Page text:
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A settlement agreement is a contract between an employer and employee and it’s legally binding. The common use for settlement agreements is for ending someone’s period of employment, but does this mean a settlement agreement is the same as redundancy?
A settlement agreement is an alternative to redundancy, but it’s not the same thing as redundancy.
What is a Settlement Agreement?
In a settlement agreement, the employee agrees to give up their rights in exchange for something the employer offers.
In most cases, this is a settlement payment.
What rights does the employee agree to give up?
Essentially, the employee will not be able to pursue any claims against the employer, if they sign up to the agreement.
By making this agreement, the employer and employee agree mutually to end the employee’s employment, offering both parties a clean break. This applies in situations where ending employment is the preferred solution.
The employer can offer an employee a settlement agreement at any time during the employee’s period of employment, without having to go through a disciplinary process.
What is Redundancy?
Redundancy is a process that is defined in law and it only applies in certain situations:
- If the employer has stopped carrying out the part of the business in which the employee works
- If the employer is closing down the place of work
- If the employer is reducing the head-count of staff because they no longer require as many employees.
When an employer dismisses an employee, they can’t simply call it redundancy unless the appropriate conditions apply.
Redundancy won’t apply if an employer restructures their business but this has no impact on the head count.
It may still be fair for them to dismiss someone because of this restructuring, but it won’t count as a redundancy. The employer won’t have to make a redundancy payment.
Of course, this doesn’t stop an employer from making a redundancy payment in this type of situation if they decide it’s the right thing for them to do.
If an employer chooses to dismiss staff using redundancy, they must go through a procedure and this procedure must be fair.
The employer must:
- Identify the group of people at risk of redundancy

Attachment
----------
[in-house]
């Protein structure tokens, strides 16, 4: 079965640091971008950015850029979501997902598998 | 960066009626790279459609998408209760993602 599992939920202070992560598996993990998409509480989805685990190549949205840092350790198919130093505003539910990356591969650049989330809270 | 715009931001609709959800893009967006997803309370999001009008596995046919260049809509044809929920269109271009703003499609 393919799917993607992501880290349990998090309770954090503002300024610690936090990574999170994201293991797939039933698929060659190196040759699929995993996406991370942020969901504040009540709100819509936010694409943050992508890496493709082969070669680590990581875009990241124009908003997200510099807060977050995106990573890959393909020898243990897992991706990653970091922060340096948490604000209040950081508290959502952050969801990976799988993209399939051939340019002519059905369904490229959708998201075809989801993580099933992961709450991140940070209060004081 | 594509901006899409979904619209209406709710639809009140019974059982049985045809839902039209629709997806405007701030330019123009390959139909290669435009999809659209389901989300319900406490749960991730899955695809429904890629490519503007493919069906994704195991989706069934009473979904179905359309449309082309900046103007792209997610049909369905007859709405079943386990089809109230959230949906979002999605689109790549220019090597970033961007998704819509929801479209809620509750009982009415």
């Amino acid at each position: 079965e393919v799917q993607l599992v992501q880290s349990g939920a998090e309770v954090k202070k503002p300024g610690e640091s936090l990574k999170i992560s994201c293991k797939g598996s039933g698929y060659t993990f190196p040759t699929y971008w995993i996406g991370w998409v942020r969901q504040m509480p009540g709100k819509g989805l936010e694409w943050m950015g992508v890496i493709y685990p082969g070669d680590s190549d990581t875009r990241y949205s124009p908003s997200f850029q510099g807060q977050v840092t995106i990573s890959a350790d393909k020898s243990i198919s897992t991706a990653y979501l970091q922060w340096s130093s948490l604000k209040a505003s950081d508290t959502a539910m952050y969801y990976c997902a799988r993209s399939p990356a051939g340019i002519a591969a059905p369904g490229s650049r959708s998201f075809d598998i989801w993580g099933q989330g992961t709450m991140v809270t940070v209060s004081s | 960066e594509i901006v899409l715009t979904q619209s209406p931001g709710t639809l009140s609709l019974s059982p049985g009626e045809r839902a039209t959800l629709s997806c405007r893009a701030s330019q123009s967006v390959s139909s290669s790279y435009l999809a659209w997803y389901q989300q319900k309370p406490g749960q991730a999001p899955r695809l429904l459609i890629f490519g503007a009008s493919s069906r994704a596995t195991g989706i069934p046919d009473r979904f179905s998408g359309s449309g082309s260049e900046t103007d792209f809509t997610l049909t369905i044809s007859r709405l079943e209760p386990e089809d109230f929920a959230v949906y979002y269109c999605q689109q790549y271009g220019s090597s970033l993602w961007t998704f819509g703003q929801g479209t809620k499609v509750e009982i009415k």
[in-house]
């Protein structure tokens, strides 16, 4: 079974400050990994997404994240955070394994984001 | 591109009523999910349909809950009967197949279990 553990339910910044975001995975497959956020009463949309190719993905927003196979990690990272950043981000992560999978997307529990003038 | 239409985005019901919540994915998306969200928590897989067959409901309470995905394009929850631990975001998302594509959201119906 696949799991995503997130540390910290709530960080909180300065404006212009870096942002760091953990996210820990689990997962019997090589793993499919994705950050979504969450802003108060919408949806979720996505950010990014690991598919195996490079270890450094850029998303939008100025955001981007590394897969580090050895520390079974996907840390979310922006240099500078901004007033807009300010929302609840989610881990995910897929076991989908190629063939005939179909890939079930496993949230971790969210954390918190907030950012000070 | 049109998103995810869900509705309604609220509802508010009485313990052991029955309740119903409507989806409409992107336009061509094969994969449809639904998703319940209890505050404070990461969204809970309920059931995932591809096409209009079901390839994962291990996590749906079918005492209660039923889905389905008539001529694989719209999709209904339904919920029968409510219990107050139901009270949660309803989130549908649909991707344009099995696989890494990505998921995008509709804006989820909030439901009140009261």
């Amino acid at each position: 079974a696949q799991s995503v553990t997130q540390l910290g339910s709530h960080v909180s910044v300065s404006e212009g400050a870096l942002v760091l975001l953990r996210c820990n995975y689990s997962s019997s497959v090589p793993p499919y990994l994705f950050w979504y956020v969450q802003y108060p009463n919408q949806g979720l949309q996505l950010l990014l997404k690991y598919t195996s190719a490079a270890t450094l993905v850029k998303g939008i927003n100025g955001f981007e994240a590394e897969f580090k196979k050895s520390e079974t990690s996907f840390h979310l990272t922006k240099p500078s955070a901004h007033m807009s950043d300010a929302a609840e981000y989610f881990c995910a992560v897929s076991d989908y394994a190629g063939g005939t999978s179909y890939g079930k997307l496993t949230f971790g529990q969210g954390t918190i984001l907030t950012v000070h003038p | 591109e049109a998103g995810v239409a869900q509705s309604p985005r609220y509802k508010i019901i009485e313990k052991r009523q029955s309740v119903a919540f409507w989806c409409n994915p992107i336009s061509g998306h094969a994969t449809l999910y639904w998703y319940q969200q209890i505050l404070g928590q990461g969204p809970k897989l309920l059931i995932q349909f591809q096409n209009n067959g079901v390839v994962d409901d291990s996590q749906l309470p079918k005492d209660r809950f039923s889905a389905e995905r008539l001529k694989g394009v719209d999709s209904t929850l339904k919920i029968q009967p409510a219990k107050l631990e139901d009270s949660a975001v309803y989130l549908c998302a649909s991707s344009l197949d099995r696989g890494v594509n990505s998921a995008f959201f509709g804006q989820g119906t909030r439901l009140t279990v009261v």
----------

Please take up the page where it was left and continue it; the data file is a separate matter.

- Apply fair selection criteria to this group
- Consult with staff
- Explain the reason for redundancies
- Explore potential alternatives
- Look at whether staff can be given alternative job roles
- Allow them to appeal against their redundancy.
Therefore, the redundancy process does come with an administrative burden, which can impact time and resources.
In redundancy, the employee can have various rights, such as:
- Redundancy pay
- A period of notice
- Consultation with employer
- The option to move into a different job
- Time off to find a new job.
And if the employer is making them redundant due to insolvency, then the employee also has specific rights that allow them to apply to the government for various payments, including redundancy, outstanding pay and holiday pay.
What are the Key Differences?
In a settlement agreement, the employee waives their right to go through a fair redundancy procedure. Therefore, the various rules of redundancy will not apply.
However, in return, the employer may agree to a settlement payment that would be more than a redundancy payment. This is a typical incentive that employers offer to encourage employees to agree to a settlement.
In a settlement agreement, the employer is not tied to the conditions of redundancy. They can offer it at any time, under any conditions.
For the employee, in exchange for payment and other terms in the settlement agreement, they can make a clean break and take the money that’s being offered.
Under redundancy, the options for them are either a statutory or enhanced redundancy payment.
The statutory payment is calculated on:
- Length of employment.
These factors make up the legal minimum the employer must offer. They may decide to offer an enhanced payment which is above this, but the employee’s entitlement to it will depend on their contract.
The additional financial incentive an employee might expect from a settlement agreement pay-out will depend on various factors, such as:
- What risk there is of them pursuing an employment tribunal claim for unfair dismissal
- How generous the employer is
- What previous amounts they’ve offered staff in the past.
The settlement agreement will usually include various non-financial terms, such as a reference for the employee and a confidentiality clause.
Both redundancy and settlement agreements are legally binding.
Settlement Agreement or Redundancy?
With settlement agreements, there are pros and cons for both employers and employees.
For employers, a settlement agreement enables them to dismiss staff without the risk of an employment tribunal or the administrative burden of going through the redundancy process.
For employees, they’re likely to receive more than they’d get with statutory redundancy, and there may be room for them to negotiate a higher sum. Normally, they also get a reference to help them find new work.
However, redundancy will offer them certain rights and protections, if the employer is in a position to offer it.
There can be some confusion as settlement agreement and redundancy are often used interchangeably when employees have their contracts terminated. But they are not the same. A settlement agreement is an alternative to redundancy.